First, why are you worried about the shadow your front tire makes? You need to be looking further down the trail. Any shadow there is illuminated by your helmet light if you do need to look closer to the front of the bike.

Second, the more lights you have at different angles, the less shadows you will have. Which will make the light flatter, giving you less depth perception of the trail surface.

Your handlebar should be a flood, your helmet should be a spotlight. Anything else is too much. If you don’t like the light you’re getting from the two, then switch to lights with brighter light or a better light pattern. Shadows behind rocks and roots are good.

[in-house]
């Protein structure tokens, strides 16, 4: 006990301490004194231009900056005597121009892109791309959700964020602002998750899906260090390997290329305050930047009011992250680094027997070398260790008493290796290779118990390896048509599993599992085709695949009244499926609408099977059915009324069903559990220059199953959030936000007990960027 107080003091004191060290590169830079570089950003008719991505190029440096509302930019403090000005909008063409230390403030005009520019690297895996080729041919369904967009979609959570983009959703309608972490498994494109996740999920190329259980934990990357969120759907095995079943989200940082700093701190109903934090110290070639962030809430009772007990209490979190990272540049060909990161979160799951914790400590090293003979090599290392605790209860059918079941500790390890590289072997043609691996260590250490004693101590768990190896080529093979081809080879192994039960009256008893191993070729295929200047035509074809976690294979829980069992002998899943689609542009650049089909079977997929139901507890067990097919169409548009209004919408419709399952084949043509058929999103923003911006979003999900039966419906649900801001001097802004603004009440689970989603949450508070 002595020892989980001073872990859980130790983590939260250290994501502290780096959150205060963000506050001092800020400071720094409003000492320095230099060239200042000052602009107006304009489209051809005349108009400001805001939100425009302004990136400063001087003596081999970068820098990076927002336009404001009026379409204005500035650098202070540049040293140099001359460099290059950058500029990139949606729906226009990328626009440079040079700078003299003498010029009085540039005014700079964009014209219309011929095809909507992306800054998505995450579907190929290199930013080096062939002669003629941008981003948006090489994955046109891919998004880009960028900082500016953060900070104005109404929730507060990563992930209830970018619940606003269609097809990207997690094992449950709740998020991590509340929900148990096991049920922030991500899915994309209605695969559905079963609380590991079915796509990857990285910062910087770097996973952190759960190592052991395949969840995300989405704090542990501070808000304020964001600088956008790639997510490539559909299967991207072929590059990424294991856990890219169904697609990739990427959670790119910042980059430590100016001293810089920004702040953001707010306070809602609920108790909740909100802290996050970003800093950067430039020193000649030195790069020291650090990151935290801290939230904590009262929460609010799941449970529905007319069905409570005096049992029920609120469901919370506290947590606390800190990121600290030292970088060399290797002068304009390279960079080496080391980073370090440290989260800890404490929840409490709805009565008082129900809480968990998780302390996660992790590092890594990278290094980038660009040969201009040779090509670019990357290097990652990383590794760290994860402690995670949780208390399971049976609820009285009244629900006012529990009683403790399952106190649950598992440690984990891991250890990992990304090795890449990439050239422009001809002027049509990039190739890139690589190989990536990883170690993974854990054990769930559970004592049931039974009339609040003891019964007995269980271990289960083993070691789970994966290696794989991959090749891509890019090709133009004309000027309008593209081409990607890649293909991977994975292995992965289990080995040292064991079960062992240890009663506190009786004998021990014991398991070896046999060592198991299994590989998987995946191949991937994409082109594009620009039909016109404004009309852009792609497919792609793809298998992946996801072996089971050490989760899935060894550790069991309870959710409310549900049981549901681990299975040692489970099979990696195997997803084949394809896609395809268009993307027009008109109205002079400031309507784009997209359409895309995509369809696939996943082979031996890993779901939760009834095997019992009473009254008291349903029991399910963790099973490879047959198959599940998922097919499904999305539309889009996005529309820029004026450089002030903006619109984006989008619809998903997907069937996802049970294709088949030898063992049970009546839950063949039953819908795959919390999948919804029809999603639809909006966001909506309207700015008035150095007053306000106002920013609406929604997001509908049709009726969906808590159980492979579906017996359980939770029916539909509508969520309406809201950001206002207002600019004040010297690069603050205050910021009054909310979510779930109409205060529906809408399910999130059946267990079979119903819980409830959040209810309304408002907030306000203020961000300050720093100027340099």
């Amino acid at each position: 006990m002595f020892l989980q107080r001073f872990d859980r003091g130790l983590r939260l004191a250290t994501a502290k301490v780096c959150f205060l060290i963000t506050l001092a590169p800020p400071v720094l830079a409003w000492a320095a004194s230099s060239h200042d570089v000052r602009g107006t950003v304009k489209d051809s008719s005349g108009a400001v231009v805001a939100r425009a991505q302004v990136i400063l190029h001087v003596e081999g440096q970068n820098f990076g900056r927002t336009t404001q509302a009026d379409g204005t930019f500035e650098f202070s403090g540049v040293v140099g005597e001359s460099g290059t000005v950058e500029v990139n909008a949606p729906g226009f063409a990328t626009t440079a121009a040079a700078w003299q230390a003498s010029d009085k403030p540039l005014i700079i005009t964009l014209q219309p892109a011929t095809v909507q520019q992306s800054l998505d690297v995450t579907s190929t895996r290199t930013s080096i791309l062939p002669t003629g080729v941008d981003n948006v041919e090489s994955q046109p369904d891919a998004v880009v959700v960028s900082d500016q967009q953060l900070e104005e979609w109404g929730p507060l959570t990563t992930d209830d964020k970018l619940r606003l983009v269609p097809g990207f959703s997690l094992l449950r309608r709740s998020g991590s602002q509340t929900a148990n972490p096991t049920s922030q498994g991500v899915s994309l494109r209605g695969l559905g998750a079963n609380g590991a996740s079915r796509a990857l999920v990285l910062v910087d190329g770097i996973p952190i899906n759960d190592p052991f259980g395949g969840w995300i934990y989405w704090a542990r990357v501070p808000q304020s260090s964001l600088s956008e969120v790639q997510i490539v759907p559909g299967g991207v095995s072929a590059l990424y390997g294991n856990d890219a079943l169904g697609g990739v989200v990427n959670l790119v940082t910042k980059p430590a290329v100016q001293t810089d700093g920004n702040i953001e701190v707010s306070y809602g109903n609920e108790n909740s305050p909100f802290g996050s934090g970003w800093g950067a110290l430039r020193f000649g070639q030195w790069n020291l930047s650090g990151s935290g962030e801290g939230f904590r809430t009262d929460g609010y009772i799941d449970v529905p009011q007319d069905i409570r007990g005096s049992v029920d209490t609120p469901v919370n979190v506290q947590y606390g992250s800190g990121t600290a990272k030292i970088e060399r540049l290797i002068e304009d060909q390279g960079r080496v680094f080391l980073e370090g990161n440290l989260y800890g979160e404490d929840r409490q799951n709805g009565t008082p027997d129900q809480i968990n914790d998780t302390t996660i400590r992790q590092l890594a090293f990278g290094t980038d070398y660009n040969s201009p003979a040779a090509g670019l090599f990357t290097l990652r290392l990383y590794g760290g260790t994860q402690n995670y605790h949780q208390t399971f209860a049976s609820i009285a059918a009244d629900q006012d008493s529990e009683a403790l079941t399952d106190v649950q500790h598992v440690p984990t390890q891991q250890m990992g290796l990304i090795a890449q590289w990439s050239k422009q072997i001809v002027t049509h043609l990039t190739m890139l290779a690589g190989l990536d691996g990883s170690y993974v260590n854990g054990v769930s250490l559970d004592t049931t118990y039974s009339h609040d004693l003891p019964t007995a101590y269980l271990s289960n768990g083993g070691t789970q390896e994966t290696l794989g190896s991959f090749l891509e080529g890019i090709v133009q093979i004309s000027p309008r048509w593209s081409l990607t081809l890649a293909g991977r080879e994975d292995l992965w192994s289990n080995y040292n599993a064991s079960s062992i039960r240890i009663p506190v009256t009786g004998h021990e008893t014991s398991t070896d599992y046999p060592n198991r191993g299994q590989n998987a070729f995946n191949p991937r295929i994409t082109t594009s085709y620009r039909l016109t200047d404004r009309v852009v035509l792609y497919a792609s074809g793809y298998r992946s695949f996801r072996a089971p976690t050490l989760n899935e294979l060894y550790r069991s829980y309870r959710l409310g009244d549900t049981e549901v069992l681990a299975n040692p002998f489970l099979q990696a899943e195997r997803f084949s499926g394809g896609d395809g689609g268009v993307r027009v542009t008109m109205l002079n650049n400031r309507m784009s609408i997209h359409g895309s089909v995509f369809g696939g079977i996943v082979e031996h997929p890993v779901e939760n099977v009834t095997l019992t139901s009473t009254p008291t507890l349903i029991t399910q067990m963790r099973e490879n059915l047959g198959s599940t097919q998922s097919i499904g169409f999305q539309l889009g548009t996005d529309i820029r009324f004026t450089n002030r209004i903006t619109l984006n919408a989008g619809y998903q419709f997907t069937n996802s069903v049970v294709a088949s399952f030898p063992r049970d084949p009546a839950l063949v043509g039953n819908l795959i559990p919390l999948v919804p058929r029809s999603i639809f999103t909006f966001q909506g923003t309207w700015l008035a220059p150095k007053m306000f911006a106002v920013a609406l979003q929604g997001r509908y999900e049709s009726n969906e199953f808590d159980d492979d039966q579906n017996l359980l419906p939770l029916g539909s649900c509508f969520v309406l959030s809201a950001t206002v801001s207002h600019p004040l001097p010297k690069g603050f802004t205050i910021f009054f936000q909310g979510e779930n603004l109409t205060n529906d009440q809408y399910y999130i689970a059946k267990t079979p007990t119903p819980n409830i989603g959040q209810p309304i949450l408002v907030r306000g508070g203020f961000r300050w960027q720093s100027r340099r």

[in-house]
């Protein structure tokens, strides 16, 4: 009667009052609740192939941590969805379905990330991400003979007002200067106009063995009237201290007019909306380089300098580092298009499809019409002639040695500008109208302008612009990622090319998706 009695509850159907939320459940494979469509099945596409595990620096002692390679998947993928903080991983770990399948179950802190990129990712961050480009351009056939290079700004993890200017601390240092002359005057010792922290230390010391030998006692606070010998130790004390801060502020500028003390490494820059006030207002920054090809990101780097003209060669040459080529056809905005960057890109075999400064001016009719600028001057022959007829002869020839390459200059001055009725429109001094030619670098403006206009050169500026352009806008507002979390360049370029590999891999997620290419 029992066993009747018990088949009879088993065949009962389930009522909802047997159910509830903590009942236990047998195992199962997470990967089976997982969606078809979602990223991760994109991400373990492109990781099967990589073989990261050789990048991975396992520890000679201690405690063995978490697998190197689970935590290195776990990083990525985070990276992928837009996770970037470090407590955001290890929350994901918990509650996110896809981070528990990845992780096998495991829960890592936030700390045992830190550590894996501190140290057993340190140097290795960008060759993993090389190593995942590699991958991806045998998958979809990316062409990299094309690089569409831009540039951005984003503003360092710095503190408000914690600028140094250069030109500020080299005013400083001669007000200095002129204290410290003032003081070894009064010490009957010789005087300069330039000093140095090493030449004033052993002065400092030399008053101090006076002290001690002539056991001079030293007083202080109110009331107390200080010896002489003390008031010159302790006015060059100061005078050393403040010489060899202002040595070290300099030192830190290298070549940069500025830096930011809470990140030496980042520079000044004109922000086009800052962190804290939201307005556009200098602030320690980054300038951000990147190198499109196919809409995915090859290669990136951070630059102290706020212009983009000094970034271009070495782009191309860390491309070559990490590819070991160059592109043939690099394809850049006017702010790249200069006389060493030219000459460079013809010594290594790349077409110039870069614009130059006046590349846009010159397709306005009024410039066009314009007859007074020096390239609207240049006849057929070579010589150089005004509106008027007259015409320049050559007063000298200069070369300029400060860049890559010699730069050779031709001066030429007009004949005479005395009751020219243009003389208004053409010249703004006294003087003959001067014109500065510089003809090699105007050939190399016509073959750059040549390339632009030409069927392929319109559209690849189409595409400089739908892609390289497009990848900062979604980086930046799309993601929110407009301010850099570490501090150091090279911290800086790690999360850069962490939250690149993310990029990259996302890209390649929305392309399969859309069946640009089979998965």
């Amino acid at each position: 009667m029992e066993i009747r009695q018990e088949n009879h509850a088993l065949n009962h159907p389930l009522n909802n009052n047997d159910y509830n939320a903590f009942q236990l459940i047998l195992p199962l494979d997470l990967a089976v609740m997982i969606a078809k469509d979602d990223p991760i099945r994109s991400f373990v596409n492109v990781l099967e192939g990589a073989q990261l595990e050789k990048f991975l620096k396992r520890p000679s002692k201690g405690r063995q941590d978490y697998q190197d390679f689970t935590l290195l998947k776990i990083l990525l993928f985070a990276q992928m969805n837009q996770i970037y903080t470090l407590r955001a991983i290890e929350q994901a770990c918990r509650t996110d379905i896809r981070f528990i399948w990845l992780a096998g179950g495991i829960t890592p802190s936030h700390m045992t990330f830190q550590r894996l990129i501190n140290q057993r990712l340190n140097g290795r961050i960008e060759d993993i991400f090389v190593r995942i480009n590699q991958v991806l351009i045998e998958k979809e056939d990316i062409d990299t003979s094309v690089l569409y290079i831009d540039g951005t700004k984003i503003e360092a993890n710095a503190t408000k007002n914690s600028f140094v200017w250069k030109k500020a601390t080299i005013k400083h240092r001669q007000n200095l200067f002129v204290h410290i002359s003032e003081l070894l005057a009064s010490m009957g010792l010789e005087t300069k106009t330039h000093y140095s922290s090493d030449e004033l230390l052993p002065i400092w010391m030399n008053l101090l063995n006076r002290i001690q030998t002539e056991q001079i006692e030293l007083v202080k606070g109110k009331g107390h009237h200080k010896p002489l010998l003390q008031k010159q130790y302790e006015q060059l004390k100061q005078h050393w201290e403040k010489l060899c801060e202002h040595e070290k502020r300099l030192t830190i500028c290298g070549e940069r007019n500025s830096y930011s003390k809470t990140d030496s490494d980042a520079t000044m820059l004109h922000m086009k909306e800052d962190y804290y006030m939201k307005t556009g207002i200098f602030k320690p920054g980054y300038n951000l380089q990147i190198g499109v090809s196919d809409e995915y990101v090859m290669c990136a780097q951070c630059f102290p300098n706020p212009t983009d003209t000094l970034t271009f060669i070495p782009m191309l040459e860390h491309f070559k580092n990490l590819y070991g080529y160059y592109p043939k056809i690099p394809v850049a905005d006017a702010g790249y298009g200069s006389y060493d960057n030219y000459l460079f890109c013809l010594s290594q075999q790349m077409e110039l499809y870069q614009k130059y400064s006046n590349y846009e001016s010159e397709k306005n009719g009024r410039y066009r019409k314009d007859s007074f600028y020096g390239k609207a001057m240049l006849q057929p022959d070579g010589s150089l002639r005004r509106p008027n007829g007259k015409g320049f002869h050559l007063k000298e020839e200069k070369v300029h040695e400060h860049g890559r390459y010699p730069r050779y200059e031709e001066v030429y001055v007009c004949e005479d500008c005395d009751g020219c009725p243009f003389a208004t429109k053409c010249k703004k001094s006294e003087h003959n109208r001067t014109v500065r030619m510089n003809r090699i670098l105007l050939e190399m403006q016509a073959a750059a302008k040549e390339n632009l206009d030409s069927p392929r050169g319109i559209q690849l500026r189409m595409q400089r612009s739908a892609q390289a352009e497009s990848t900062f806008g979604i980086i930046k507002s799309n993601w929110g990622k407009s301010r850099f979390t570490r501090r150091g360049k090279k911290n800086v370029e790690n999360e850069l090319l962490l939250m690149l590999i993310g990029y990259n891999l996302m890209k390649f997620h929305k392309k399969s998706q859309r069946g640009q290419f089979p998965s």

I see what you're saying and it inspired me to try something: I have my helmet light, which is less powerful, pointed more upward and use it to look down the trail. I have my more powerful handlebar light pointed more directly in front of my tire. I'll try reversing those. I do feel the need to have as much light directly in front of me for navigating ledges and loose stuff so I can make micro adjustments.

The segment where this posed the biggest problem was a narrow, ledgy, twisty, overgrown downhill segment near HOL, and it's possible that nothing would have made that part less sketchy other than slowing down. But who's got time for slowing down?

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Yes, flip them around. You want the brightest lights where your eyes are pointed. Your bars aren’t always pointed in the direction you want to aim the bike. Your eyes will be. By micro adjustments I’d assume you mean moving the bars left/right which will shine the light away from the ledge. Your eyes will still be focused first on the ledge then on the runout. Old MTB mantra, where your eyes go your ass follows.